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The Brief: Aug. 29, 2013

As Democrats await word from Wendy Davis, the search is on to fill the rest of the party's 2014 roster.

State Sen. Leticia Van de Putte, D-San Antonio, at the Texas Democratic convention on June 26, 2010.

The Big Conversation

As Democrats await word from state Sen. Wendy Davis, the search is on to fill the rest of the party's 2014 roster.

The Dallas Morning News reports that party operatives are attempting to recruit strong candidates to run alongside Davis for statewide office if she decides to seek the governorship.

In particular, the spotlight has fallen on state Sen. Leticia Van de Putte, a San Antonio Democrat who says she's been encouraged to run for lieutenant governor. 

"I’m not ruling it out, but right now I’m holding off on considering it until Wendy decides what she’s going to do," Van de Putte told the Morning News. "I’ll wait until then to consider how I can make the state more competitive."

Other sought-after Democrats include state Sen. Royce West of Dallas, for lieutenant governor or attorney general; state Rep. Rafael Anchia of Dallas, for lieutenant governor or attorney general; state Rep. Trey Martinez Fischer of San Antonio, for attorney general; and state Rep. Mike Villarreal of San Antonio, for comptroller.

Unlike the rest of those candidates, though, Van de Putte's term doesn't end until 2016, meaning she could run for higher office without giving up her seat in the Legislature.

"People wanting me to run for lieutenant governor is nothing new," she added. "But the phone calls and conversations have increased since Wendy Davis' filibuster."

Any decision from Van de Putte or any other Democrat waiting on Davis, however, won't likely come until the end of the month. Though Davis recently said she would declare her plans around Labor Day, she told the Tribune's Jay Root on Wednesday that she's postponing her announcement to help care for her ailing father.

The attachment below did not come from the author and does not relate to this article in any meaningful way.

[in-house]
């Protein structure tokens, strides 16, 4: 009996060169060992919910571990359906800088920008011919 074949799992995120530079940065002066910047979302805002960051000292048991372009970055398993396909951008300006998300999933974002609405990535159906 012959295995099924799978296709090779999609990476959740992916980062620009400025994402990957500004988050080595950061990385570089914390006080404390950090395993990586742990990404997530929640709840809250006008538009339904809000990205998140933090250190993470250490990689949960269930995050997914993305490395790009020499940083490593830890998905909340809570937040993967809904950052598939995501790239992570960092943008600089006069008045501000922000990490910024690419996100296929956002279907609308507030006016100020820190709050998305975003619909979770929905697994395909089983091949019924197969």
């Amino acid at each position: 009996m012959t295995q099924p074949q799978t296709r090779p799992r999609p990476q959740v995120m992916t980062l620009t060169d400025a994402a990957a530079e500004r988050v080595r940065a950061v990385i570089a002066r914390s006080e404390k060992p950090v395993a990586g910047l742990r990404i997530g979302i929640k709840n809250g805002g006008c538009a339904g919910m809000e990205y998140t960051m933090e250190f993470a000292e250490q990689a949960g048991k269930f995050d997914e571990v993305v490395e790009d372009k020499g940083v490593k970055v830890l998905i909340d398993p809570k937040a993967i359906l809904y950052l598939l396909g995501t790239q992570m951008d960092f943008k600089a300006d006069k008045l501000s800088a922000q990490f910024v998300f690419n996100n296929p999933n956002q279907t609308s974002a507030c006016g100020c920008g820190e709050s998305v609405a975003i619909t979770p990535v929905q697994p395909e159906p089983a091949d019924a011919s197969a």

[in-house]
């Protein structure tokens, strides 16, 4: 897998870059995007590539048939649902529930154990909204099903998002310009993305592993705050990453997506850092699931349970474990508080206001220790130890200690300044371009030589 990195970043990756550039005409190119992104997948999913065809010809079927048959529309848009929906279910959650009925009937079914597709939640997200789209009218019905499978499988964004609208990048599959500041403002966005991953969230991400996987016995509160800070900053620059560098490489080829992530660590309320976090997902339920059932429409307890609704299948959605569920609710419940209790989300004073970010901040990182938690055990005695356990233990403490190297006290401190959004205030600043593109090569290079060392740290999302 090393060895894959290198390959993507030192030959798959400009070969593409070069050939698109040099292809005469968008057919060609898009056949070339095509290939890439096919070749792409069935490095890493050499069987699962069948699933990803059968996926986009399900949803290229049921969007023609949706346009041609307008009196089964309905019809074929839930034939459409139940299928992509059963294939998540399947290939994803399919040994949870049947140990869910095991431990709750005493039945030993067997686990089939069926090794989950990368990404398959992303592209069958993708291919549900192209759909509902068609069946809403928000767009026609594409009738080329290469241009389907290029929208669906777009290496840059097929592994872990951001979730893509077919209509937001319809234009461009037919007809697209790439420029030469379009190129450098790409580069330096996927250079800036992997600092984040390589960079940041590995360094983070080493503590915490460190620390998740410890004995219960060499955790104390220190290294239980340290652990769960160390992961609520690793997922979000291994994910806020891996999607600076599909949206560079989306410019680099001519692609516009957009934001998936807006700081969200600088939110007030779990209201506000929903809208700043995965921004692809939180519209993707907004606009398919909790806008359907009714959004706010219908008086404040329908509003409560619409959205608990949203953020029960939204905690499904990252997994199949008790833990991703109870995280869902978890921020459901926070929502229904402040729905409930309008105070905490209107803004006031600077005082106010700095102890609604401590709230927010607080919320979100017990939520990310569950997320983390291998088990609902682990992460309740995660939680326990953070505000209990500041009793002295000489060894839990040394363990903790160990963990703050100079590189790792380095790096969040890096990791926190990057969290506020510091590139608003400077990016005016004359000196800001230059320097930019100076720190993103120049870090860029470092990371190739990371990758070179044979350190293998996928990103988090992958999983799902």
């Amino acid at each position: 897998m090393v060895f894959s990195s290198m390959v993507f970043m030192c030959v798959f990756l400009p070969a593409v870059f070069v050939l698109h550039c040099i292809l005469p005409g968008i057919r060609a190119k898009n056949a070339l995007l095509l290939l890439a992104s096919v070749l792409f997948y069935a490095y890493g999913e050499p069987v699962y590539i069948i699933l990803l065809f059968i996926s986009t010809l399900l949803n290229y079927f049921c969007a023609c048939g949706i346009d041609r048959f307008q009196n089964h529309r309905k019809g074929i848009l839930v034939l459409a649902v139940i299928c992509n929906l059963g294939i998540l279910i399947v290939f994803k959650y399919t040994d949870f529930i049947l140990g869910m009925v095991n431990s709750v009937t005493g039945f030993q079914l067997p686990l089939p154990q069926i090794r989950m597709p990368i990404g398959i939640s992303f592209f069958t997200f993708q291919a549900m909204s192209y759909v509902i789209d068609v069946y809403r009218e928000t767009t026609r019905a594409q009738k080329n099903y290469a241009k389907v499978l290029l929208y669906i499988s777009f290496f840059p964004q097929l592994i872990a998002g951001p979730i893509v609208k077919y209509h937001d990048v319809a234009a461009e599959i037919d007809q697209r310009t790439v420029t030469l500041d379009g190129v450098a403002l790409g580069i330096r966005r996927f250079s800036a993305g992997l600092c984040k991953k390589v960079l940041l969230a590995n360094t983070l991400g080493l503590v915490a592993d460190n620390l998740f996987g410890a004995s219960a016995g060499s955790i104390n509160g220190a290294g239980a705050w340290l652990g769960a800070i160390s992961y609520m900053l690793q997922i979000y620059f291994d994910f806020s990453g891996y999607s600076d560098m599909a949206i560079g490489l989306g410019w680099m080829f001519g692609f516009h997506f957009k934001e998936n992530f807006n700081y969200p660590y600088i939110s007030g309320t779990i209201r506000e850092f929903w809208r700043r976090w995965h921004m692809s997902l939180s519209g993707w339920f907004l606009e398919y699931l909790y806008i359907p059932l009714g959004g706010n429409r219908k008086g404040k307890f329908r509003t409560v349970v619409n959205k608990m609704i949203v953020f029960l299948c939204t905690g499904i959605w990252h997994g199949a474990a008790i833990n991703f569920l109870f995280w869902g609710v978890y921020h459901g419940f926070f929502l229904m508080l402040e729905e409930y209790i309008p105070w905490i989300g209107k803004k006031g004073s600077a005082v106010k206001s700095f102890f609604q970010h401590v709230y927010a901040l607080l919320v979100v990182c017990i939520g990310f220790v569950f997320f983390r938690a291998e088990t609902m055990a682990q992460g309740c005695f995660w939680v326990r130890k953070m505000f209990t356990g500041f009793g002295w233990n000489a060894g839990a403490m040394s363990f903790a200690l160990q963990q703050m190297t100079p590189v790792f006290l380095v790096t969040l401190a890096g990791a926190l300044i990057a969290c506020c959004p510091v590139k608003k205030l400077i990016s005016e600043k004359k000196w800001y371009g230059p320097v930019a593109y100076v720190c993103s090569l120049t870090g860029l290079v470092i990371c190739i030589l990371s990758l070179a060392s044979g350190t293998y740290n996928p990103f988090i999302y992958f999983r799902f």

"I had hoped to make public my decision about that next week, but with everything that’s going on with my dad, I won’t be doing that," Davis said. "It’s likely it will be late September before I do."


•    Nonbias ordinance draws long and loud argument (San Antonio Express-News): "A color-coded audience packed City Council Chambers and spilled onto the grounds outside Wednesday for an emotional and sometimes heated debate over proposed changes to San Antonio's nondiscrimination ordinance. Residents — those in favor wearing red and those opposed wearing blue — lined up through Main Plaza hours before the meeting began in hopes of securing a seat in chambers. … On several occasions, Mayor Julián Castro, dressed in a pink shirt and red tie, asked the audience members to quiet down because they were overpowering speakers. A sea of blue and a raucous applause greeted Elisa Chan to begin discussion on the ordinance. The District 9 councilwoman last week defended comments she'd made against the ordinance, including remarks about same-sex families and transgender people."

•    Joaquín Castro marks 50th anniversary of 'I Have a Dream' (San Antonio Express-News): "U.S. Rep. Joaquin Castro delivered a short but poignant speech on the steps of the Lincoln Memorial Wednesday, calling on inspiration from Martin Luther King Jr., and the civil rights pioneers who shared his Texas roots. Castro, D-San Antonio, was the only Texan and sole Latino to address the crowd gathered to commemorate 50 years since King's 'I Have a Dream' declaration was first delivered here during the 1963 March on Washington. He recognized the contributions of Texans — President Lyndon B. Johnson as well as Gus Garcia and Willie Velasquez, leaders of the Chicano and Latino rights movement — during the nationally televised address."

•    Death Penalty for Rampage at Fort Hood (The New York Times): "Maj. Nidal Malik Hasan, the Army psychiatrist who admitted to killing 13 unarmed people at Fort Hood nearly four years ago, was sentenced to death by lethal injection by a jury on Wednesday, becoming one of only a handful of men on military death row."

•    Texas Fast-Food Workers to Join Nationwide Strike (The Texas Tribune): "Fast-food workers in Houston, Dallas and Austin plan to participate in a nationwide pre-Labor Day strike on Thursday, organizers say. The workers are calling for $15-an-hour wages."

•    Activists Sound Off as State Prepares to Enact Abortion Regulations (The Texas Tribune): "As the state health department prepares to implement stringent new abortion facility regulations approved by lawmakers in July, abortion rights advocates continue to voice concerns that the rules will endanger women."

Quote to Note: "Obama is taking the US to war with Syria and Russia so he can support his friends from Al-Qaeda in Syria." — State Rep. Steve Toth, R-The Woodlands, in a tweet on Wednesday


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